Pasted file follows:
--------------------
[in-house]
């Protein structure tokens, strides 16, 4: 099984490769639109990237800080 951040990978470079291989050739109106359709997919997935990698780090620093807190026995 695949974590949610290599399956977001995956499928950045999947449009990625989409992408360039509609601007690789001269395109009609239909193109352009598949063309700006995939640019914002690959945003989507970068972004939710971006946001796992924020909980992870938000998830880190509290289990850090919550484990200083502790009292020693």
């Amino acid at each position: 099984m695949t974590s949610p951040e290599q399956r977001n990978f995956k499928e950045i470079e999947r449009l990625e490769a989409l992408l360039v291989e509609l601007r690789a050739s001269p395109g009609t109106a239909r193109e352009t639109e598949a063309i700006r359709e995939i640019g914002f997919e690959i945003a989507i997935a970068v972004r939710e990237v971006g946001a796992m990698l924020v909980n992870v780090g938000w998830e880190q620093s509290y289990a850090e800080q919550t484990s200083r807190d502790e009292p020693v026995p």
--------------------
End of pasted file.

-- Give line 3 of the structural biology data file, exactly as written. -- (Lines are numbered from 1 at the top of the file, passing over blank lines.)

């Amino acid at each position: 099984m695949t974590s949610p951040e290599q399956r977001n990978f995956k499928e950045i470079e999947r449009l990625e490769a989409l992408l360039v291989e509609l601007r690789a050739s001269p395109g009609t109106a239909r193109e352009t639109e598949a063309i700006r359709e995939i640019g914002f997919e690959i945003a989507i997935a970068v972004r939710e990237v971006g946001a796992m990698l924020v909980n992870v780090g938000w998830e880190q620093s509290y289990a850090e800080q919550t484990s200083r807190d502790e009292p020693v026995p």